• Everyone experiences stress in different ways. For some people, stress manifests itself as physical symptoms, such as headaches, an upset stomach, heartburn, fatigue, and muscle aches and tension. For others, it manifests itself as feelings of anger, sadness or depression. You may even experience a mixture of these symptoms.[37]
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    Recognize procrastination. When you’re worried that you won’t be successful at something you set out to do, you’re more likely to procrastinate.[38] Work-related stress, such as the fear of failing at an important task or looking bad to your superiors, is a common cause of procrastination.[39] If you’re putting off doing something you need to do, you may choose to eat as a form of distraction. Your food diary may help you recognize when you’re eating because you really don’t want to do something else.
    • You may be able to fight procrastination by setting yourself firm deadlines for your projects.[40]
    • Reducing the sources of stress whenever possible can also help you avoid procrastination.
    • Try not to judge yourself too harshly for procrastinating. Research shows that forgiving yourself and preparing to do better the next time is more productive than beating yourself up over it.[41]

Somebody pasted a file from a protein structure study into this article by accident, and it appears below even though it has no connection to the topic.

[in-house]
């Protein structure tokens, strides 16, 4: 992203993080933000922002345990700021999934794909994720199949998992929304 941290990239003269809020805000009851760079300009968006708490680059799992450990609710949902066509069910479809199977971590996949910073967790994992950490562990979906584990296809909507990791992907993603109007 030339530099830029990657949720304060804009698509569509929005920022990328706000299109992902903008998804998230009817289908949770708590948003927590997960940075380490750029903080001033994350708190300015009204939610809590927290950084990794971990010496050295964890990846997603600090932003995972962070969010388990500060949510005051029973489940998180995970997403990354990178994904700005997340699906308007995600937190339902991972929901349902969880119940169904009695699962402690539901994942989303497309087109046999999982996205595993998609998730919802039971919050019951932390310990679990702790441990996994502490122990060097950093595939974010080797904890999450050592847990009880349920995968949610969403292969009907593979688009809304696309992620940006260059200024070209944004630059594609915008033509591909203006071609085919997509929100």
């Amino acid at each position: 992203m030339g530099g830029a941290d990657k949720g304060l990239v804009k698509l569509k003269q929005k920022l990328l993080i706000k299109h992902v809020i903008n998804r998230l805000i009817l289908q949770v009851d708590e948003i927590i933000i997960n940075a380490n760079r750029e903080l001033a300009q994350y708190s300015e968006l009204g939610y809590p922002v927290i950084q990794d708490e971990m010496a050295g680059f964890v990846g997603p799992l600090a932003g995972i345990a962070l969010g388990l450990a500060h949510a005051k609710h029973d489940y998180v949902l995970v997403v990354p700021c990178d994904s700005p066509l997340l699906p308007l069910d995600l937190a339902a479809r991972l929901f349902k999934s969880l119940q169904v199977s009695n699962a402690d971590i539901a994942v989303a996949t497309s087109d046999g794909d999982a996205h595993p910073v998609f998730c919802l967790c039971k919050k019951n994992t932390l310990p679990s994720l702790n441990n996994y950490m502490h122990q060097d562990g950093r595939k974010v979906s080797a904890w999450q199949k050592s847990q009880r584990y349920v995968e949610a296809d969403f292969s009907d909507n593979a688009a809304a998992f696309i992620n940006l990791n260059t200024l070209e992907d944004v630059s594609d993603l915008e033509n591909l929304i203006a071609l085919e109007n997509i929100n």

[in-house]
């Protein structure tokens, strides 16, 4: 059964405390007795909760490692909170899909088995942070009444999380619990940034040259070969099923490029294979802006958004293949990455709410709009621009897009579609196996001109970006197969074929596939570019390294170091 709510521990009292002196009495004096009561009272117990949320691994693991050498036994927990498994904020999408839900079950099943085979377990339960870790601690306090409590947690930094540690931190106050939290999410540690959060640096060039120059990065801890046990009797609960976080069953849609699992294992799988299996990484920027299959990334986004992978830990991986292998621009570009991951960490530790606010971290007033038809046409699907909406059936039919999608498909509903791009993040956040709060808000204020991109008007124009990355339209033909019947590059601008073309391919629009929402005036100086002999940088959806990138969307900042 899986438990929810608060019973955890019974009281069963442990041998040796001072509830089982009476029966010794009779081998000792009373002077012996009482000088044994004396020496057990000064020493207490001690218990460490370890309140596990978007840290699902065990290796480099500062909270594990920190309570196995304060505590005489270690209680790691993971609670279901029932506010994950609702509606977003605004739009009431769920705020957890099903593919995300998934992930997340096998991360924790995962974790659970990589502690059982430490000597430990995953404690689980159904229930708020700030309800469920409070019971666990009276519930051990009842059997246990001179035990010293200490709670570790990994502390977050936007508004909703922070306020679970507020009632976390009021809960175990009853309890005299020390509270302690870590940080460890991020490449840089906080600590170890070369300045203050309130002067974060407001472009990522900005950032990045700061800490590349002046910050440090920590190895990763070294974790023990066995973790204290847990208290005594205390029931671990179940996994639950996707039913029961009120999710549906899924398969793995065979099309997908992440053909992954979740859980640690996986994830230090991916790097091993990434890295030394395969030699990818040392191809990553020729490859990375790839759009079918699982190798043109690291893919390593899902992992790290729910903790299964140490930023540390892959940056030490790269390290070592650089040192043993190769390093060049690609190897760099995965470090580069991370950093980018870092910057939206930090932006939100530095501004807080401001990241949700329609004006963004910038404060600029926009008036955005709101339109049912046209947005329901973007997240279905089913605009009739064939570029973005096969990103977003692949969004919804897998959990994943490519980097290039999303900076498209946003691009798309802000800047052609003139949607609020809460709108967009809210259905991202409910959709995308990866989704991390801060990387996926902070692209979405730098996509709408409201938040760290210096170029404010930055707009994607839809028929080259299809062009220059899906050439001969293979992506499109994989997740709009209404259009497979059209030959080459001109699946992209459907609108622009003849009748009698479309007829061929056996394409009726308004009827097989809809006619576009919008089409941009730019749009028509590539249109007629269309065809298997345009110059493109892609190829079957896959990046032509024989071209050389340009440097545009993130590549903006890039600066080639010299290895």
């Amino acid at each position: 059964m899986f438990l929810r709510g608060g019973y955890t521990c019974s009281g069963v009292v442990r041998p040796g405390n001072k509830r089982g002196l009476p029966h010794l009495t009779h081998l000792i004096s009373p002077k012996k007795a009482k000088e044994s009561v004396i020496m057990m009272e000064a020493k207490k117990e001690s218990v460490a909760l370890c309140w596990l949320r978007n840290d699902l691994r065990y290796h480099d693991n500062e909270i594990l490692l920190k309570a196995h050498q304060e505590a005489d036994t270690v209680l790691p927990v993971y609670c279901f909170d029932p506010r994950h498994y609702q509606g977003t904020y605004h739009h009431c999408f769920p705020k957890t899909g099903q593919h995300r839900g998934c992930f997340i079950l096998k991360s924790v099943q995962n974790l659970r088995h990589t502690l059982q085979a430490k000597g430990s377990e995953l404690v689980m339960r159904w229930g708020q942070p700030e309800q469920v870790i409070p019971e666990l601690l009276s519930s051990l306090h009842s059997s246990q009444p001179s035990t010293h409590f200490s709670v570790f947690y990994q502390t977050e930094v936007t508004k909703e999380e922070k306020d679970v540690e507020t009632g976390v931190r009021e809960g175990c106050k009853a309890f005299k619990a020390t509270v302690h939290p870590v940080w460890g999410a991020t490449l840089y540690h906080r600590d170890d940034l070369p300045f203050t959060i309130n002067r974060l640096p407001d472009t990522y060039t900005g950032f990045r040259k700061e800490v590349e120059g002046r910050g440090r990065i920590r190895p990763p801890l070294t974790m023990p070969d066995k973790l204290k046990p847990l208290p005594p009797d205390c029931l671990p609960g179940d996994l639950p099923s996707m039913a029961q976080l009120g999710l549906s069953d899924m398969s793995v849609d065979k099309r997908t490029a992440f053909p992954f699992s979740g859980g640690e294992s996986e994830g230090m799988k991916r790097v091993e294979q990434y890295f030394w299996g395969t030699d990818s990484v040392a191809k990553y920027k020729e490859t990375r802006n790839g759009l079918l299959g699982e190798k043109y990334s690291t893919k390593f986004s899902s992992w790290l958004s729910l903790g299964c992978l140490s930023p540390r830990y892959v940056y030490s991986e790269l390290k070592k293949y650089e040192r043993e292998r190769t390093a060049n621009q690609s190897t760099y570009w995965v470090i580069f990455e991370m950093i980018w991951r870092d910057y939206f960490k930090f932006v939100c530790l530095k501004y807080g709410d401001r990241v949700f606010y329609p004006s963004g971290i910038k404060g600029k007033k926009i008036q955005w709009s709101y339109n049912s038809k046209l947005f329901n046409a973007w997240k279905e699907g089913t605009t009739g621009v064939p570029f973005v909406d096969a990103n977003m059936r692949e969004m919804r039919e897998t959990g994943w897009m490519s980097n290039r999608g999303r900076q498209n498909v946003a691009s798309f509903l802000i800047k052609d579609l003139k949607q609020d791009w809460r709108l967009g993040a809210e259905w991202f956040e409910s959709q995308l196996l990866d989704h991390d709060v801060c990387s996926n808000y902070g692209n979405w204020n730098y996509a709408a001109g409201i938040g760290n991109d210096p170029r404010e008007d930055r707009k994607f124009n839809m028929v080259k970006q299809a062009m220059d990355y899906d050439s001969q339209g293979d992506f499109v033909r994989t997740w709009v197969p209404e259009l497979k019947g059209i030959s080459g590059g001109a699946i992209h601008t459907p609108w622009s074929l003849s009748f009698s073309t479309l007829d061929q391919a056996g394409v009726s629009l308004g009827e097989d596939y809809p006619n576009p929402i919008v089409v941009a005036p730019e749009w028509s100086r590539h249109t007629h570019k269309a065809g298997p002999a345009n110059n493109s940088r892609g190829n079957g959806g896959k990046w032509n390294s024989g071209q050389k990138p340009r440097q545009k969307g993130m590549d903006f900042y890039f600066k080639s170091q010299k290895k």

• Get a hobby. Find something you'd like to do and get started doing it!
  • If you still have trouble managing your eating, consult with a dietitian to formulate a plan suitable to your needs. Everyone needs professional direction now and then.
  • Try chewing gum in between meals. It will keep your mouth occupied so you won’t be able to snack.
  • Indulge with moderation. People who drastically restrict their food intake may actually end up eating more when they snack.
  • Consult your physician about weight gain before it becomes a more serious detriment to your health.
  • In addition to chewing gum, try icebreakers too!
  • If you're on a diet, paste a photo of your goals on your refrigerator. It may help motivate you.
  • If you're chewing gum, chew a sugarless and low calorie gum.


  • If your eating feels uncontrollable and you don’t feel better after you eat, you may have an eating disorder. It’s important to talk with your physician or a mental health professional about your eating patterns.

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Categories: Food Addictions and Cravings